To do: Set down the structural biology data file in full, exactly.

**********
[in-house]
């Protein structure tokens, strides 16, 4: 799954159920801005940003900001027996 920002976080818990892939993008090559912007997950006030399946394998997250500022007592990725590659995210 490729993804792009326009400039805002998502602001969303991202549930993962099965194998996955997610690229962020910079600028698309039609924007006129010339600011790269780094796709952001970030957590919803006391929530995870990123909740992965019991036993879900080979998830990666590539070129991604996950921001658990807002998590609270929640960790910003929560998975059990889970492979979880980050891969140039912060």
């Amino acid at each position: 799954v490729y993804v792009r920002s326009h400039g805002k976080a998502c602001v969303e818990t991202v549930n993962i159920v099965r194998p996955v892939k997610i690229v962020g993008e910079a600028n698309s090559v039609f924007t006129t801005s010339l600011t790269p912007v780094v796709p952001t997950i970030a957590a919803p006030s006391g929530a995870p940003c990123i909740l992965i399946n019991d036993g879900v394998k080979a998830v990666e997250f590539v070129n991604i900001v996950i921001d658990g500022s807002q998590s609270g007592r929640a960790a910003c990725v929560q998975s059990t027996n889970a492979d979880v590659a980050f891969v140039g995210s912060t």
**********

[in-house]
């Protein structure tokens, strides 16, 4: 799954159920801005940003900001027996 920002976080818990892939993008090559912007997950006030399946394998997250500022007592990725590659995210 490729993804792009326009400039805002998502602001969303991202549930993962099965194998996955997610690229962020910079600028698309039609924007006129010339600011790269780094796709952001970030957590919803006391929530995870990123909740992965019991036993879900080979998830990666590539070129991604996950921001658990807002998590609270929640960790910003929560998975059990889970492979979880980050891969140039912060």
């Amino acid at each position: 799954v490729y993804v792009r920002s326009h400039g805002k976080a998502c602001v969303e818990t991202v549930n993962i159920v099965r194998p996955v892939k997610i690229v962020g993008e910079a600028n698309s090559v039609f924007t006129t801005s010339l600011t790269p912007v780094v796709p952001t997950i970030a957590a919803p006030s006391g929530a995870p940003c990123i909740l992965i399946n019991d036993g879900v394998k080979a998830v990666e997250f590539v070129n991604i900001v996950i921001d658990g500022s807002q998590s609270g007592r929640a960790a910003c990725v929560q998975s059990t027996n889970a492979d979880v590659a980050f891969v140039g995210s912060t």